Magzter, one of a burgeoning sector of digital magazine newsstands, has been courting the North American market, recently signing Maxim and Newsweek. The company just landed another big fish in Hearst, which has put all of its U.S. titles, and some of its international ones, onto the platform.
The two-year-old Magzter has offices in India, London, Singapore and New York and has been making its way across Asia and Europe, more recently setting its sights on signing up magazines in the U.S. The service now claims about 7 million app downloads from a collection of 1,500 magazines from 600 publishers.
Global digital distribution is something publishers are clearly interested in—the original digital editions were often used to grow international subscriptions without the cost of shipping print—and the various digital newsstands have differing degrees of regional representation. Magzter says its highest concentration of downloads are in the U.S., India, UK, China and Singapore.
Available platforms are currently iOS, Android and Windows 8.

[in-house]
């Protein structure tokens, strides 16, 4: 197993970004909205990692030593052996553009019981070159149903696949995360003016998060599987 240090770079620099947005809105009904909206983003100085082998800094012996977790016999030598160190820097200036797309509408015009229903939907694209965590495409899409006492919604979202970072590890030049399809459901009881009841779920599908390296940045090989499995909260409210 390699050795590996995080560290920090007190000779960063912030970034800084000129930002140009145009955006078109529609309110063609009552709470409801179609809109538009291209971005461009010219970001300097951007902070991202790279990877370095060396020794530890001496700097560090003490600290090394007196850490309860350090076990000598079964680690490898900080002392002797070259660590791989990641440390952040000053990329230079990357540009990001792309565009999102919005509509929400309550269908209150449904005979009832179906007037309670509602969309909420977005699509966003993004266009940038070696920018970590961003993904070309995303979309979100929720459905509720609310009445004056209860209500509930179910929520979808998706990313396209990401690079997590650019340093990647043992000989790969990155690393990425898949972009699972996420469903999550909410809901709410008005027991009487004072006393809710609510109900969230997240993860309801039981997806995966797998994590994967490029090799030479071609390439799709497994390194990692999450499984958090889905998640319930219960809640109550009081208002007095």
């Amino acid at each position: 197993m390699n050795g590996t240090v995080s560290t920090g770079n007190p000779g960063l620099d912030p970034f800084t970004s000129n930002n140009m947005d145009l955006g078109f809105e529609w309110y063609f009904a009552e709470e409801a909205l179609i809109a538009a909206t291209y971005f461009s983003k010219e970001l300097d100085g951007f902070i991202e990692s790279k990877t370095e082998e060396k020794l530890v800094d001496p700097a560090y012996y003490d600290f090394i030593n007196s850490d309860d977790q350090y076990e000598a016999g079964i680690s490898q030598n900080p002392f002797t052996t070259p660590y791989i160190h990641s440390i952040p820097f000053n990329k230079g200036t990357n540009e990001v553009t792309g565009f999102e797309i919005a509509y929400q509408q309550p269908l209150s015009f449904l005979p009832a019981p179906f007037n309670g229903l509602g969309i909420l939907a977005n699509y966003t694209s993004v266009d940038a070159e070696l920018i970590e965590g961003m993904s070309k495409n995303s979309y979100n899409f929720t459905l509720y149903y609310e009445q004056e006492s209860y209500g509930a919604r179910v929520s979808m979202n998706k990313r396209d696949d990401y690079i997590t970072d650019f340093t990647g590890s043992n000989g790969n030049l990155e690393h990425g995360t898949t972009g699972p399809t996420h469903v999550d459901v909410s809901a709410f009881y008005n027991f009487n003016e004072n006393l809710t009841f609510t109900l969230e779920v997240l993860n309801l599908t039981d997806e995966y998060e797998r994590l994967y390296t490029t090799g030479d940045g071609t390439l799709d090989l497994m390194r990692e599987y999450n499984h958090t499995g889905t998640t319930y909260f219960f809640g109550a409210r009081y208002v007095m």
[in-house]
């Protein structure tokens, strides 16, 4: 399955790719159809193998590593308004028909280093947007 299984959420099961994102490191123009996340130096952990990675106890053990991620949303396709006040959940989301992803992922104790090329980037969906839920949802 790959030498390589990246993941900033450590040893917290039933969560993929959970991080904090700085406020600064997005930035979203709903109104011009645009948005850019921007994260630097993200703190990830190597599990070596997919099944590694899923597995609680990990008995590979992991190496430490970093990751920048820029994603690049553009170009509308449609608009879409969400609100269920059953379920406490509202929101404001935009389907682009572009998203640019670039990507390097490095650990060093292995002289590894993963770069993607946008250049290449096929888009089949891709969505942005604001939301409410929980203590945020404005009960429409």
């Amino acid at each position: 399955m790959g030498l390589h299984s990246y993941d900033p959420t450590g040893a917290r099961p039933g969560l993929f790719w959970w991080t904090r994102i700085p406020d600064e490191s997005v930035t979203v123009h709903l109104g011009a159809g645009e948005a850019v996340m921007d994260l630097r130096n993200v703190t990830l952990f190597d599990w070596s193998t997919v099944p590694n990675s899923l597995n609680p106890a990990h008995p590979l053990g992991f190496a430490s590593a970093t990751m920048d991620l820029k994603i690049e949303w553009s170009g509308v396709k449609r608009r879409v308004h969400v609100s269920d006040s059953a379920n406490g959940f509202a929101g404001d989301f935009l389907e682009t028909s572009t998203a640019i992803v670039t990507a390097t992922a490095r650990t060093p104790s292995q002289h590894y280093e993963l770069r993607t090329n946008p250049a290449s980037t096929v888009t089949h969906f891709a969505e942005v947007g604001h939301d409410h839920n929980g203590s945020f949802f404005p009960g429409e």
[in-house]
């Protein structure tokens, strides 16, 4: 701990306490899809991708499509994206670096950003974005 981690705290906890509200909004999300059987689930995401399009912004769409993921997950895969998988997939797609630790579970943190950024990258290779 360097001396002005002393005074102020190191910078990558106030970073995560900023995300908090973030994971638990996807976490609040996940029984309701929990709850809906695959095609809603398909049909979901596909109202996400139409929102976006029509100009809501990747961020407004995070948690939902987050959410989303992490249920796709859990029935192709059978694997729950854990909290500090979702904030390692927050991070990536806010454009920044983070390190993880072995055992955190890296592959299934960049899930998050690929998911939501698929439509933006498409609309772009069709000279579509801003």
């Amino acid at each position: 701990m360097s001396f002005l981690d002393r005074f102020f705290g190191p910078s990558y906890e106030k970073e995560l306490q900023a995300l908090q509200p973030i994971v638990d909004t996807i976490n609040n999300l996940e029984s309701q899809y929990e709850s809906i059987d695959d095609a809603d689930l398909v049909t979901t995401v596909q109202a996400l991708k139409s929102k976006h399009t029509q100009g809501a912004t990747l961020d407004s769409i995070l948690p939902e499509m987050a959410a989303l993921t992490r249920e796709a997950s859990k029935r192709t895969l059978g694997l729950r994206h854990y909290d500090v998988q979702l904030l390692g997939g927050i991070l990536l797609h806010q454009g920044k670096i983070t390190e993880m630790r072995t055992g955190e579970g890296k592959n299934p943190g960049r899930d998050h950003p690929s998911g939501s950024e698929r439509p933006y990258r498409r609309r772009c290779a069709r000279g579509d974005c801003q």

For the publishers that are able to, distributing tablet editions through as many outlets as possible has been the over-riding strategy. "We absolutely have to be wherever digital magazines are being sold and we were impressed with some of the marketing plans and objectives shared with us by the Magzter team," says Chris Wilkes, vice president of Hearst Magazines’ App Lab. "As the space develops further, we think we will see many additional niche players enter the space successfully and we will want to partner with many of them."
Price points will be the same as they are across other channels, says Wilkes.
According to Magzter founders Girish Ramdas and Vijayakumar Radhakrishnan, there is no up-front fee for the publisher, but there is a 50/50 revenue split.
That’s clearly higher than revenue shares at other newsstand providers, but Ramdas and Radhakrishnan say features like the cloud-based, self-service upload platform, a realtime sales metrics dashboard and availability in markets like China and the Middle East make the split more palatable.